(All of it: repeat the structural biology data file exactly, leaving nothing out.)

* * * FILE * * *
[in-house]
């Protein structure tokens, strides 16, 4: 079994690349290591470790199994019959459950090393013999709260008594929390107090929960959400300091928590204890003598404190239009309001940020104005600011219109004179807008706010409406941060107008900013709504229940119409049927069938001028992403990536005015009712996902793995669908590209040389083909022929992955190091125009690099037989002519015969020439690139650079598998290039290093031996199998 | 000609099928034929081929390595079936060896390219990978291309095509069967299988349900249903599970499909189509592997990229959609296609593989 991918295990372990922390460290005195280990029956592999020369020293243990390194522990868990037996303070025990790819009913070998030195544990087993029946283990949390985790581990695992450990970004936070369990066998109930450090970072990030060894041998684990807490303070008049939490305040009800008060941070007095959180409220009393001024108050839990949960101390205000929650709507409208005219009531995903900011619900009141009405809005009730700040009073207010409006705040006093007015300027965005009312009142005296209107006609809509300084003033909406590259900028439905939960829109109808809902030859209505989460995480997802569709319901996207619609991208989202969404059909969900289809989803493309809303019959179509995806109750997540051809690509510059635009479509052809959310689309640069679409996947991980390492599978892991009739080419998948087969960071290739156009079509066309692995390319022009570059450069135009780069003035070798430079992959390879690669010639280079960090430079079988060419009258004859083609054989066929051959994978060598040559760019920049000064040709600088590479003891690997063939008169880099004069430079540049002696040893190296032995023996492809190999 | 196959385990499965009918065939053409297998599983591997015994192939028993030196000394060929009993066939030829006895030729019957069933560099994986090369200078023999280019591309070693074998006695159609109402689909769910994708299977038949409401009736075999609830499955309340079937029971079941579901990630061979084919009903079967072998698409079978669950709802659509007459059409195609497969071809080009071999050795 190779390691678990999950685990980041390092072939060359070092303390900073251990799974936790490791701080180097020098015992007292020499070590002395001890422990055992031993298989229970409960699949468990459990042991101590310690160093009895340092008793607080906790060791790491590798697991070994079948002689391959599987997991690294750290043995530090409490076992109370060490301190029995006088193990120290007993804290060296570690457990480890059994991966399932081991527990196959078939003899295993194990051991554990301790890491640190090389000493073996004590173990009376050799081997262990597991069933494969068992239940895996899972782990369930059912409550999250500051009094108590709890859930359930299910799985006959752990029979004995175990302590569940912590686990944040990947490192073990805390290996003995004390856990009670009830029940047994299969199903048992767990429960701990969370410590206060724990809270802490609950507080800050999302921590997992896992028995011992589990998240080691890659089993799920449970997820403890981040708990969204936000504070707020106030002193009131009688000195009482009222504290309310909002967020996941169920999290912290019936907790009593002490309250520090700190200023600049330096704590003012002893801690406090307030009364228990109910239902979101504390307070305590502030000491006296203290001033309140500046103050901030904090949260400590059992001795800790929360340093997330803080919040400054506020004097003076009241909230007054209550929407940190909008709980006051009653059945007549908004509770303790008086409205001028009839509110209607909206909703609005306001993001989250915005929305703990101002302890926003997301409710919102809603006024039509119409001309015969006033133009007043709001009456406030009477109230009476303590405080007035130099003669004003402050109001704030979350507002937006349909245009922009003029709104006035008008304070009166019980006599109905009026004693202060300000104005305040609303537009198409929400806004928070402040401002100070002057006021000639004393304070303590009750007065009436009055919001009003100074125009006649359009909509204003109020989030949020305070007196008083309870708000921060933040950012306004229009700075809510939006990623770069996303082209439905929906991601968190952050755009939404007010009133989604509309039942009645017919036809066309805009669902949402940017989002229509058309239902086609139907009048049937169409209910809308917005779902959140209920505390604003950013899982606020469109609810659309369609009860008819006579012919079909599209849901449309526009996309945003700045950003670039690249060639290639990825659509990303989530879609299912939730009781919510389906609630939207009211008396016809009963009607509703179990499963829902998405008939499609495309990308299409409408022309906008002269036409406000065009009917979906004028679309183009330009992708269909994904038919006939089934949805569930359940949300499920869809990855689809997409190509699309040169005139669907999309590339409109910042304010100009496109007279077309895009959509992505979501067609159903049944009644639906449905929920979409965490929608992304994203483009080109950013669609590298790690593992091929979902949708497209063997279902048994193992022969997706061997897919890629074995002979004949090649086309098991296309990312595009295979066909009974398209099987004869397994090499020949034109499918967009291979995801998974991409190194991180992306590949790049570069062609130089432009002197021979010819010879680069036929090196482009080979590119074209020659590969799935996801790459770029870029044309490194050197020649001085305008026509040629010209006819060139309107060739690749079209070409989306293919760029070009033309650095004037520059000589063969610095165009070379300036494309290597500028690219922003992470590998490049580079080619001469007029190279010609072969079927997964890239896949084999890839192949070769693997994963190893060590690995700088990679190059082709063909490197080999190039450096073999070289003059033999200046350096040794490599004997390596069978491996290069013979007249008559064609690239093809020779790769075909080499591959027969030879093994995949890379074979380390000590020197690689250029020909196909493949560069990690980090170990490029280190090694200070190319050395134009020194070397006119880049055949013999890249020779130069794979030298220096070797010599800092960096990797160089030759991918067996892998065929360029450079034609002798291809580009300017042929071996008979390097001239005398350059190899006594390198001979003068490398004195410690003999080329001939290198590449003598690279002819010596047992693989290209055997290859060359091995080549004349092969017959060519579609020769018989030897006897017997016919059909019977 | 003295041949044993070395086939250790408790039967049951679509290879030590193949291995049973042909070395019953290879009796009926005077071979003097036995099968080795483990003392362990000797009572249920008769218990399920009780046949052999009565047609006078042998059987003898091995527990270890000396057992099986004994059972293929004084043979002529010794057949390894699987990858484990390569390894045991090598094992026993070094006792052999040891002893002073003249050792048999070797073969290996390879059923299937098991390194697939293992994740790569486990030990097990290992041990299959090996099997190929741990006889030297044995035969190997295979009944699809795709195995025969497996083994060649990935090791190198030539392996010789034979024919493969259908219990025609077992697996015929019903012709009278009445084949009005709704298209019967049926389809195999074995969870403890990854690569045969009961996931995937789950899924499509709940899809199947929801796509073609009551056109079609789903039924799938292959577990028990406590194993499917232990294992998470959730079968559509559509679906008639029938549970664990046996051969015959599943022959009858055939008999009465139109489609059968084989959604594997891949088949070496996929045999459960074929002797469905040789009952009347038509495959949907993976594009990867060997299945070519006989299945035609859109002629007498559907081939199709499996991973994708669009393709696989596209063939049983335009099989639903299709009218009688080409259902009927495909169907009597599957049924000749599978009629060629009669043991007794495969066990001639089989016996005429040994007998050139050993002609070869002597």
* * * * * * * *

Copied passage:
[in-house]
């Protein structure tokens, strides 16, 4: 079994690349290591470790199994019959459950090393013999709260008594929390107090929960959400300091928590204890003598404190239009309001940020104005600011219109004179807008706010409406941060107008900013709504229940119409049927069938001028992403990536005015009712996902793995669908590209040389083909022929992955190091125009690099037989002519015969020439690139650079598998290039290093031996199998 | 000609099928034929081929390595079936060896390219990978291309095509069967299988349900249903599970499909189509592997990229959609296609593989 991918295990372990922390460290005195280990029956592999020369020293243990390194522990868990037996303070025990790819009913070998030195544990087993029946283990949390985790581990695992450990970004936070369990066998109930450090970072990030060894041998684990807490303070008049939490305040009800008060941070007095959180409220009393001024108050839990949960101390205000929650709507409208005219009531995903900011619900009141009405809005009730700040009073207010409006705040006093007015300027965005009312009142005296209107006609809509300084003033909406590259900028439905939960829109109808809902030859209505989460995480997802569709319901996207619609991208989202969404059909969900289809989803493309809303019959179509995806109750997540051809690509510059635009479509052809959310689309640069679409996947991980390492599978892991009739080419998948087969960071290739156009079509066309692995390319022009570059450069135009780069003035070798430079992959390879690669010639280079960090430079079988060419009258004859083609054989066929051959994978060598040559760019920049000064040709600088590479003891690997063939008169880099004069430079540049002696040893190296032995023996492809190999 | 196959385990499965009918065939053409297998599983591997015994192939028993030196000394060929009993066939030829006895030729019957069933560099994986090369200078023999280019591309070693074998006695159609109402689909769910994708299977038949409401009736075999609830499955309340079937029971079941579901990630061979084919009903079967072998698409079978669950709802659509007459059409195609497969071809080009071999050795 190779390691678990999950685990980041390092072939060359070092303390900073251990799974936790490791701080180097020098015992007292020499070590002395001890422990055992031993298989229970409960699949468990459990042991101590310690160093009895340092008793607080906790060791790491590798697991070994079948002689391959599987997991690294750290043995530090409490076992109370060490301190029995006088193990120290007993804290060296570690457990480890059994991966399932081991527990196959078939003899295993194990051991554990301790890491640190090389000493073996004590173990009376050799081997262990597991069933494969068992239940895996899972782990369930059912409550999250500051009094108590709890859930359930299910799985006959752990029979004995175990302590569940912590686990944040990947490192073990805390290996003995004390856990009670009830029940047994299969199903048992767990429960701990969370410590206060724990809270802490609950507080800050999302921590997992896992028995011992589990998240080691890659089993799920449970997820403890981040708990969204936000504070707020106030002193009131009688000195009482009222504290309310909002967020996941169920999290912290019936907790009593002490309250520090700190200023600049330096704590003012002893801690406090307030009364228990109910239902979101504390307070305590502030000491006296203290001033309140500046103050901030904090949260400590059992001795800790929360340093997330803080919040400054506020004097003076009241909230007054209550929407940190909008709980006051009653059945007549908004509770303790008086409205001028009839509110209607909206909703609005306001993001989250915005929305703990101002302890926003997301409710919102809603006024039509119409001309015969006033133009007043709001009456406030009477109230009476303590405080007035130099003669004003402050109001704030979350507002937006349909245009922009003029709104006035008008304070009166019980006599109905009026004693202060300000104005305040609303537009198409929400806004928070402040401002100070002057006021000639004393304070303590009750007065009436009055919001009003100074125009006649359009909509204003109020989030949020305070007196008083309870708000921060933040950012306004229009700075809510939006990623770069996303082209439905929906991601968190952050755009939404007010009133989604509309039942009645017919036809066309805009669902949402940017989002229509058309239902086609139907009048049937169409209910809308917005779902959140209920505390604003950013899982606020469109609810659309369609009860008819006579012919079909599209849901449309526009996309945003700045950003670039690249060639290639990825659509990303989530879609299912939730009781919510389906609630939207009211008396016809009963009607509703179990499963829902998405008939499609495309990308299409409408022309906008002269036409406000065009009917979906004028679309183009330009992708269909994904038919006939089934949805569930359940949300499920869809990855689809997409190509699309040169005139669907999309590339409109910042304010100009496109007279077309895009959509992505979501067609159903049944009644639906449905929920979409965490929608992304994203483009080109950013669609590298790690593992091929979902949708497209063997279902048994193992022969997706061997897919890629074995002979004949090649086309098991296309990312595009295979066909009974398209099987004869397994090499020949034109499918967009291979995801998974991409190194991180992306590949790049570069062609130089432009002197021979010819010879680069036929090196482009080979590119074209020659590969799935996801790459770029870029044309490194050197020649001085305008026509040629010209006819060139309107060739690749079209070409989306293919760029070009033309650095004037520059000589063969610095165009070379300036494309290597500028690219922003992470590998490049580079080619001469007029190279010609072969079927997964890239896949084999890839192949070769693997994963190893060590690995700088990679190059082709063909490197080999190039450096073999070289003059033999200046350096040794490599004997390596069978491996290069013979007249008559064609690239093809020779790769075909080499591959027969030879093994995949890379074979380390000590020197690689250029020909196909493949560069990690980090170990490029280190090694200070190319050395134009020194070397006119880049055949013999890249020779130069794979030298220096070797010599800092960096990797160089030759991918067996892998065929360029450079034609002798291809580009300017042929071996008979390097001239005398350059190899006594390198001979003068490398004195410690003999080329001939290198590449003598690279002819010596047992693989290209055997290859060359091995080549004349092969017959060519579609020769018989030897006897017997016919059909019977 | 003295041949044993070395086939250790408790039967049951679509290879030590193949291995049973042909070395019953290879009796009926005077071979003097036995099968080795483990003392362990000797009572249920008769218990399920009780046949052999009565047609006078042998059987003898091995527990270890000396057992099986004994059972293929004084043979002529010794057949390894699987990858484990390569390894045991090598094992026993070094006792052999040891002893002073003249050792048999070797073969290996390879059923299937098991390194697939293992994740790569486990030990097990290992041990299959090996099997190929741990006889030297044995035969190997295979009944699809795709195995025969497996083994060649990935090791190198030539392996010789034979024919493969259908219990025609077992697996015929019903012709009278009445084949009005709704298209019967049926389809195999074995969870403890990854690569045969009961996931995937789950899924499509709940899809199947929801796509073609009551056109079609789903039924799938292959577990028990406590194993499917232990294992998470959730079968559509559509679906008639029938549970664990046996051969015959599943022959009858055939008999009465139109489609059968084989959604594997891949088949070496996929045999459960074929002797469905040789009952009347038509495959949907993976594009990867060997299945070519006989299945035609859109002629007498559907081939199709499996991973994708669009393709696989596209063939049983335009099989639903299709009218009688080409259902009927495909169907009597599957049924000749599978009629060629009669043991007794495969066990001639089989016996005429040994007998050139050993002609070869002597």